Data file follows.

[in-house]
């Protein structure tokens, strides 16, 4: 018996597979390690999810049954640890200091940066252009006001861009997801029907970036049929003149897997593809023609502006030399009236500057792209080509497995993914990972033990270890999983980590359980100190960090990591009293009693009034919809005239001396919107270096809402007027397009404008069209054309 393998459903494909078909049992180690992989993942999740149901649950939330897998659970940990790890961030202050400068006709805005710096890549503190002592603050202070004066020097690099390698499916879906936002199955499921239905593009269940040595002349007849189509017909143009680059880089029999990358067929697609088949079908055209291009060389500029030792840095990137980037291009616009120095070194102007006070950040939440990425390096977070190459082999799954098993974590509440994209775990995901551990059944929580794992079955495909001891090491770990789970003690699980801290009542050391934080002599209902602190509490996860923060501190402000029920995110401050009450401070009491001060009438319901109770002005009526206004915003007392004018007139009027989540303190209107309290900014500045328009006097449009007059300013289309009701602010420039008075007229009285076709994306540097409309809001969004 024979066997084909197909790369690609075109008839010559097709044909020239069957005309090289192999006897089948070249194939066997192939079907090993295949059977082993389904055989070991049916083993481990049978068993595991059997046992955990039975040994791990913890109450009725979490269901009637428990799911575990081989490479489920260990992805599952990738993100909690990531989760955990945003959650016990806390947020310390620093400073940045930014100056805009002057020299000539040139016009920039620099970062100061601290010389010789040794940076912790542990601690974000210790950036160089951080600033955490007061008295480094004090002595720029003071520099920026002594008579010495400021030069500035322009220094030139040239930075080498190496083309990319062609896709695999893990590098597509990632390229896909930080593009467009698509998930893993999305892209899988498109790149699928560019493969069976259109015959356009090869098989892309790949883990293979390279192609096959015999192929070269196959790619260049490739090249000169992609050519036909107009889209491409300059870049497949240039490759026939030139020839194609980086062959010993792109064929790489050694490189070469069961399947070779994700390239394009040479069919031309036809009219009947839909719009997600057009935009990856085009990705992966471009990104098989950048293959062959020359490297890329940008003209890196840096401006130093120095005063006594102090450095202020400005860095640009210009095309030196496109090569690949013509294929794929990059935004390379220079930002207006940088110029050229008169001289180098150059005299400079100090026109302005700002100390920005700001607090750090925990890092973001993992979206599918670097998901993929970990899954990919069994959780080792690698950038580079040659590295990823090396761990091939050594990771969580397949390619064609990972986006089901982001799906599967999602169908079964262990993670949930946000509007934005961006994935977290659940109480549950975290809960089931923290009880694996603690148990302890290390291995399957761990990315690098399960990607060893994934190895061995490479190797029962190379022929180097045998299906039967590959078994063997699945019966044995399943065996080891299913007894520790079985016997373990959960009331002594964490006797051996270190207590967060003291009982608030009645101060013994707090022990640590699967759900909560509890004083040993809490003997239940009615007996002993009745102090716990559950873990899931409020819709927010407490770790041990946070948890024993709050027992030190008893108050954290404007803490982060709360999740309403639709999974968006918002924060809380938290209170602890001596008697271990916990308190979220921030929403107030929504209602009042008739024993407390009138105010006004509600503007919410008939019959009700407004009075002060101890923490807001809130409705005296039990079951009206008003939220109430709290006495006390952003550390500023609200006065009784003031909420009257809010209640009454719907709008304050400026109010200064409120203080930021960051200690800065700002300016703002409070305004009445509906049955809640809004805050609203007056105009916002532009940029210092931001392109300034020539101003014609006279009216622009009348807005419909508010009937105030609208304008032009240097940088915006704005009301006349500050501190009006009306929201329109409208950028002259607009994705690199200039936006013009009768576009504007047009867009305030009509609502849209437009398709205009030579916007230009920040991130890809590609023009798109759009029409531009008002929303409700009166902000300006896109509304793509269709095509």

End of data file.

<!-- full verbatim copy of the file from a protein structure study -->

[in-house]
């Protein structure tokens, strides 16, 4: 018996597979390690999810049954640890200091940066252009006001861009997801029907970036049929003149897997593809023609502006030399009236500057792209080509497995993914990972033990270890999983980590359980100190960090990591009293009693009034919809005239001396919107270096809402007027397009404008069209054309 393998459903494909078909049992180690992989993942999740149901649950939330897998659970940990790890961030202050400068006709805005710096890549503190002592603050202070004066020097690099390698499916879906936002199955499921239905593009269940040595002349007849189509017909143009680059880089029999990358067929697609088949079908055209291009060389500029030792840095990137980037291009616009120095070194102007006070950040939440990425390096977070190459082999799954098993974590509440994209775990995901551990059944929580794992079955495909001891090491770990789970003690699980801290009542050391934080002599209902602190509490996860923060501190402000029920995110401050009450401070009491001060009438319901109770002005009526206004915003007392004018007139009027989540303190209107309290900014500045328009006097449009007059300013289309009701602010420039008075007229009285076709994306540097409309809001969004 024979066997084909197909790369690609075109008839010559097709044909020239069957005309090289192999006897089948070249194939066997192939079907090993295949059977082993389904055989070991049916083993481990049978068993595991059997046992955990039975040994791990913890109450009725979490269901009637428990799911575990081989490479489920260990992805599952990738993100909690990531989760955990945003959650016990806390947020310390620093400073940045930014100056805009002057020299000539040139016009920039620099970062100061601290010389010789040794940076912790542990601690974000210790950036160089951080600033955490007061008295480094004090002595720029003071520099920026002594008579010495400021030069500035322009220094030139040239930075080498190496083309990319062609896709695999893990590098597509990632390229896909930080593009467009698509998930893993999305892209899988498109790149699928560019493969069976259109015959356009090869098989892309790949883990293979390279192609096959015999192929070269196959790619260049490739090249000169992609050519036909107009889209491409300059870049497949240039490759026939030139020839194609980086062959010993792109064929790489050694490189070469069961399947070779994700390239394009040479069919031309036809009219009947839909719009997600057009935009990856085009990705992966471009990104098989950048293959062959020359490297890329940008003209890196840096401006130093120095005063006594102090450095202020400005860095640009210009095309030196496109090569690949013509294929794929990059935004390379220079930002207006940088110029050229008169001289180098150059005299400079100090026109302005700002100390920005700001607090750090925990890092973001993992979206599918670097998901993929970990899954990919069994959780080792690698950038580079040659590295990823090396761990091939050594990771969580397949390619064609990972986006089901982001799906599967999602169908079964262990993670949930946000509007934005961006994935977290659940109480549950975290809960089931923290009880694996603690148990302890290390291995399957761990990315690098399960990607060893994934190895061995490479190797029962190379022929180097045998299906039967590959078994063997699945019966044995399943065996080891299913007894520790079985016997373990959960009331002594964490006797051996270190207590967060003291009982608030009645101060013994707090022990640590699967759900909560509890004083040993809490003997239940009615007996002993009745102090716990559950873990899931409020819709927010407490770790041990946070948890024993709050027992030190008893108050954290404007803490982060709360999740309403639709999974968006918002924060809380938290209170602890001596008697271990916990308190979220921030929403107030929504209602009042008739024993407390009138105010006004509600503007919410008939019959009700407004009075002060101890923490807001809130409705005296039990079951009206008003939220109430709290006495006390952003550390500023609200006065009784003031909420009257809010209640009454719907709008304050400026109010200064409120203080930021960051200690800065700002300016703002409070305004009445509906049955809640809004805050609203007056105009916002532009940029210092931001392109300034020539101003014609006279009216622009009348807005419909508010009937105030609208304008032009240097940088915006704005009301006349500050501190009006009306929201329109409208950028002259607009994705690199200039936006013009009768576009504007047009867009305030009509609502849209437009398709205009030579916007230009920040991130890809590609023009798109759009029409531009008002929303409700009166902000300006896109509304793509269709095509």